Making a good first impression is often the most important moment in a relationship, or even the difference between a relationship and none at all. I remember one of my first dates as a 16-year-old. She was a farm girl from the NorthernCape and I was a fidgety youth who’d been paired with her for her family’s visit to the Douglas agricultural show.
Why? I have no idea why. You’re 16, you’re visiting your sister in some cement making town even the people living there have never heard of, and next thing you’re in the back of a car with a plump farm girl who thinks you’re a big city catch, on your way to a whole lot of humiliation.
I had to spend the night at their farm, and, coming from a small family far from that parched terrain, had no experience of the kind of numbers burly farmers manage to muster. There must have been six kids in the family, plus sundry cousins, tannies and oompies.
We all had to sit at this vast wooden table for breakfast, and before I’d found my equilibrium somebody asked me to pass the sugar, and I picked up the bowl, it fell over, there was sugar all over the table, and everybody laughed copiously at this kid’s expense. You’ll remember what it is like to be an adolescent. Having people embarrass you is worse than acne. You don’t recover from it, you can’t crawl under the floorboards, and you especially don’t want the family to follow up their wholesome mirth at your expense by ragging you about your Englishness in their very Afrikaans environment.
So, it’s all about how you start. And, for that matter, about how you end. Dinner parties can be like that too. I usually concentrate on the main event, the eye-catching, palate-enticing main course, with the starter and dessert merely add-ons at each end.
But last week I turned it all around and decided to knock ‘em dead with a starter of a terrine modelled loosely on a Marco Pierre White recipe (aim high if you want to grow as a cook), then end with a similarly attention-getting dessert, again based on an MPW one.
White’s recipe is for a terrine of sweetbreads and chicken, with Sauce Gribiche. He uses chicken fillets, foie gras, calf’s sweetbreads, trompettes and girolles (two varieties of mushrooms), and baby onions, all wrapped in Parma ham and jellified.
I adopted the same basic technique, but changed several of the ingredients. So mine was (like White’s) wrapped in Parma ham but contained smoked chicken fillets, eryngii mushrooms (they’re the fat, long ones you sometimes see at Woolies), chanterelles refreshed for half an hour in cold water and then squeezed dry, blanched fennel, blanched small red onions (in quarters), and lightly fried whole chicken livers. So the construct was pretty much the same, with the constituent parts swapped for other things.
To make the terrine, first line a terrine dish with clingfilm, and layer slices of Parma ham across the inside, overlapping, to cover the whole dish. Cut the fennel bulb into long strips, blanche and drain. Cut onions into wedges, blanche and drain. Fry cleaned chicken livers until pink inside. Cut the eryngii mushrooms into long strips, ditto with the smoked chicken fillets and the chanterelles (use porcini if you can’t find chanterelles). Make layers of the various ingredients in the terrine, from one end to the other, seasoning each layer as you go. Have a picture in your mind of what it might look like when sliced through. (Make it look pretty, Daisy.)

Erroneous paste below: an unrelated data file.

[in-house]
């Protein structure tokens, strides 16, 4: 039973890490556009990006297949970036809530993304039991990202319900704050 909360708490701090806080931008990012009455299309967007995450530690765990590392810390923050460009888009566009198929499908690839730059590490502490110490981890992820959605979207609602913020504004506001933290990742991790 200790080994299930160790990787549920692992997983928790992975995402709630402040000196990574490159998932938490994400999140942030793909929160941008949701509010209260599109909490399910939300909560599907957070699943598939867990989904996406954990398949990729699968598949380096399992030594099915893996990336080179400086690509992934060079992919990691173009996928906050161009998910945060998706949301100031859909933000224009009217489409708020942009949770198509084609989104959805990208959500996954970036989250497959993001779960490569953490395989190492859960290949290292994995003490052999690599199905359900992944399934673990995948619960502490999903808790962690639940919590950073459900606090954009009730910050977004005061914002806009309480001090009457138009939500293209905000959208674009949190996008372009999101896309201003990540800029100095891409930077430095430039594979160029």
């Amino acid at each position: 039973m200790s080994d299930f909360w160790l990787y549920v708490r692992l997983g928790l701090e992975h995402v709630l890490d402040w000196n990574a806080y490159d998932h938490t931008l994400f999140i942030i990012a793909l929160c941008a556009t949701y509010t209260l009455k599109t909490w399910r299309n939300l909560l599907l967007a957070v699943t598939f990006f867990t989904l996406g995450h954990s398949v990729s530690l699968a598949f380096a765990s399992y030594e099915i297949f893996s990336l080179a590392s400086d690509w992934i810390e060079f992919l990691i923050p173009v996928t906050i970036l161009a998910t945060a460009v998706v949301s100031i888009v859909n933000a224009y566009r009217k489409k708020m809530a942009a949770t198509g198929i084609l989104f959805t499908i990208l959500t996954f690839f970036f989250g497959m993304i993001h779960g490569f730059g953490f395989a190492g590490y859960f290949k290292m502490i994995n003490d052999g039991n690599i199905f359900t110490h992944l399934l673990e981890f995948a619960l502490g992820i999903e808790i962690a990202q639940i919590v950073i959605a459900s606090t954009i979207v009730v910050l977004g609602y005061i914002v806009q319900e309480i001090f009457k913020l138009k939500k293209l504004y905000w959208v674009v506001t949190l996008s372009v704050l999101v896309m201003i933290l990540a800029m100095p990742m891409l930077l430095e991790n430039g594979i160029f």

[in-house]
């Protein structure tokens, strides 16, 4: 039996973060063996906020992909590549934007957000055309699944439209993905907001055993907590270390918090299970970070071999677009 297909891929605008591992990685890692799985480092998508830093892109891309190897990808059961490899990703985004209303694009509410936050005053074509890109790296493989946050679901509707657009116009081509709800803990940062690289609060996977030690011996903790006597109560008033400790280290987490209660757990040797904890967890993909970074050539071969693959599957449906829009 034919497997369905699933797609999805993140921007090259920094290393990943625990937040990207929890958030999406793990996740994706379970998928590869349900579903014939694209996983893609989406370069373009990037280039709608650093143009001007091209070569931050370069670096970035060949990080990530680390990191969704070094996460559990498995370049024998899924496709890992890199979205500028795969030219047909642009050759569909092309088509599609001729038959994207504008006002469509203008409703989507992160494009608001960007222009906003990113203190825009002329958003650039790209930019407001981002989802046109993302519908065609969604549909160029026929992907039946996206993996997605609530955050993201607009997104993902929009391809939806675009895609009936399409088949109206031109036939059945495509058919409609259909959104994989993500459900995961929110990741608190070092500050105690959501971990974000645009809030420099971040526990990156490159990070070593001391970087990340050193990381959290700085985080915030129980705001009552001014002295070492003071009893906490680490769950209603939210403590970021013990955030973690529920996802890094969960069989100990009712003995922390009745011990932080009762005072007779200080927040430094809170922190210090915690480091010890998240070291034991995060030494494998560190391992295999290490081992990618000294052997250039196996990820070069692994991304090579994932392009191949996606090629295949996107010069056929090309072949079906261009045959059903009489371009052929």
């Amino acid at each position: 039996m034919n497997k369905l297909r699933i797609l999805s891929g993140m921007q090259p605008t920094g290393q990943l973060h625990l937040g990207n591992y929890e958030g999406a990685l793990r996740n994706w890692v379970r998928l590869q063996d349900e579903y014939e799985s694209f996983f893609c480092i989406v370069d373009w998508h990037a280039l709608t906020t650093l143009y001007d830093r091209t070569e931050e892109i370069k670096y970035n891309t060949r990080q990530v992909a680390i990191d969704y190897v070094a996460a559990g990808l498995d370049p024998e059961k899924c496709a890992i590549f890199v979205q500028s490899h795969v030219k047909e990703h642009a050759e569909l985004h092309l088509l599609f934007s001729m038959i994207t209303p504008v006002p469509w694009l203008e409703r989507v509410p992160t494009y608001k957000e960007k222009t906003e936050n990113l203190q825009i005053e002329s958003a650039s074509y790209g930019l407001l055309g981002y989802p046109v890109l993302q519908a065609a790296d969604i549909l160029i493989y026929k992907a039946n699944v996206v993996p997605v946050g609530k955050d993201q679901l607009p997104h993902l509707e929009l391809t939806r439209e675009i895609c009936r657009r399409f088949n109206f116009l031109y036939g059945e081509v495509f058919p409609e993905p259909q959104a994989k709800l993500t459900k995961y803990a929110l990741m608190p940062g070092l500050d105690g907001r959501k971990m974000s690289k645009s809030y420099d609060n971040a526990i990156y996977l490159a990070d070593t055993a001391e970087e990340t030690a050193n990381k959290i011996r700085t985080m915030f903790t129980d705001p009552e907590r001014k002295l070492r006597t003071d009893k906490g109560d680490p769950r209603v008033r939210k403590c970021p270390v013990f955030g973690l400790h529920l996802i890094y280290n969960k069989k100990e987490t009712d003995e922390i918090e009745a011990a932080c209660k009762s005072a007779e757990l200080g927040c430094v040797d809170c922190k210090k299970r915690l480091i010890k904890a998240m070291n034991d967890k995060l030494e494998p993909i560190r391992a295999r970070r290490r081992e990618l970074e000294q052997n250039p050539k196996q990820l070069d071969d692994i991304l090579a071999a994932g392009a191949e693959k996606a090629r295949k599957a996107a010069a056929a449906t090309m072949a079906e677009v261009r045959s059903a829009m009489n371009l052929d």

Preheat the oven to 90 degrees. Fill a bainmarie (a roasting pan will do) two-thirds full with hot water. Place this in the oven and carefully place the terrine in it, covered tightly with foil, so that the water comes two-thirds of the way up the side of the terrine. Cook for an hour and a half.
Hydrate four gelatine leaves in cold water. Remove terrine from oven. Carefully pour off the liquid that has gathered within the terrine (not the water from the bainmarie, Daisy) into a jug. Add the soggy gelative leaves and 50ml sherry to this and stir to liquify the gelatine. Pour this back into the terrine, cover with foil and cool. So the liquid stock that has developed inside the terrine while it was being cooked is now becoming the jelly that will set in the fridge. When it reaches room temperature, refrigerate for 24 hours before use.
Unmould onto a board and carefully slice portions. For the sauce gribiche (a cold egg-based sauce that resembles tartare sauce), chop two hardboiled eggs very finely – separate the whites from the yolks, cutting the white into tiny dice and passing the hard yolks through a sieve. Mix together in a bowl with finely chopped capers and gherkins (roughly the same weight as the two eggs), a tablespoon each of chopped tarragon and parsley, and olive oil. Add the oil a little at a time, stirring until the consistency is pasty, but not runny. Spoon this onto plates, scatter fresh herbs around, and place a slice of the terrine on top.
As for the Marco Pierre White recipe that ended this meal, it’s going to have to wait for next week’s column as both of these recipes take time to explain. But it’s worth the wait, promise. Anyway, it’s first impressions that count the most.